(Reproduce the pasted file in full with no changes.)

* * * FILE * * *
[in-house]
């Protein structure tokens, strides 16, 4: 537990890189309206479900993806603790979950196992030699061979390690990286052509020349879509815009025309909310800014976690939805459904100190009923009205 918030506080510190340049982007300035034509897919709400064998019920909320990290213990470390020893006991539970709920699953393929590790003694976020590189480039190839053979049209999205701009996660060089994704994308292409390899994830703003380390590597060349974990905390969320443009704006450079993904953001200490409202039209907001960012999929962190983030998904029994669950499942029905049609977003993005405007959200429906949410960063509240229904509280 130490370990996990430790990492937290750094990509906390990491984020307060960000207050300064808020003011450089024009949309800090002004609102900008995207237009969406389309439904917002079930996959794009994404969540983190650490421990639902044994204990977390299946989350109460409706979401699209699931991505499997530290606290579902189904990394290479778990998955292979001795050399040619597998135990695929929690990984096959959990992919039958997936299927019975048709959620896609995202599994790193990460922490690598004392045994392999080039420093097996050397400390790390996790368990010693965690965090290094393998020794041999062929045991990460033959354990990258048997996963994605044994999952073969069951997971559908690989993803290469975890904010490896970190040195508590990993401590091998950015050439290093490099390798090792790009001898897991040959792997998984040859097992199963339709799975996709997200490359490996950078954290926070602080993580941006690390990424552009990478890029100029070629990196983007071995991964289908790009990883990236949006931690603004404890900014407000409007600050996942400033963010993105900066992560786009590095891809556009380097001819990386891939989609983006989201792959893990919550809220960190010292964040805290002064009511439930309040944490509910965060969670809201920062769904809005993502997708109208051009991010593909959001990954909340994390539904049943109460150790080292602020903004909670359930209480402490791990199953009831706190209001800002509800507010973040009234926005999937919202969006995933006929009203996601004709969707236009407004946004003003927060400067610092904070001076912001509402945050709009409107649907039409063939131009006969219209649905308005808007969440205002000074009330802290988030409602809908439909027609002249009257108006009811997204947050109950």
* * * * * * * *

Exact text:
[in-house]
């Protein structure tokens, strides 16, 4: 537990890189309206479900993806603790979950196992030699061979390690990286052509020349879509815009025309909310800014976690939805459904100190009923009205 918030506080510190340049982007300035034509897919709400064998019920909320990290213990470390020893006991539970709920699953393929590790003694976020590189480039190839053979049209999205701009996660060089994704994308292409390899994830703003380390590597060349974990905390969320443009704006450079993904953001200490409202039209907001960012999929962190983030998904029994669950499942029905049609977003993005405007959200429906949410960063509240229904509280 130490370990996990430790990492937290750094990509906390990491984020307060960000207050300064808020003011450089024009949309800090002004609102900008995207237009969406389309439904917002079930996959794009994404969540983190650490421990639902044994204990977390299946989350109460409706979401699209699931991505499997530290606290579902189904990394290479778990998955292979001795050399040619597998135990695929929690990984096959959990992919039958997936299927019975048709959620896609995202599994790193990460922490690598004392045994392999080039420093097996050397400390790390996790368990010693965690965090290094393998020794041999062929045991990460033959354990990258048997996963994605044994999952073969069951997971559908690989993803290469975890904010490896970190040195508590990993401590091998950015050439290093490099390798090792790009001898897991040959792997998984040859097992199963339709799975996709997200490359490996950078954290926070602080993580941006690390990424552009990478890029100029070629990196983007071995991964289908790009990883990236949006931690603004404890900014407000409007600050996942400033963010993105900066992560786009590095891809556009380097001819990386891939989609983006989201792959893990919550809220960190010292964040805290002064009511439930309040944490509910965060969670809201920062769904809005993502997708109208051009991010593909959001990954909340994390539904049943109460150790080292602020903004909670359930209480402490791990199953009831706190209001800002509800507010973040009234926005999937919202969006995933006929009203996601004709969707236009407004946004003003927060400067610092904070001076912001509402945050709009409107649907039409063939131009006969219209649905308005808007969440205002000074009330802290988030409602809908439909027609002249009257108006009811997204947050109950």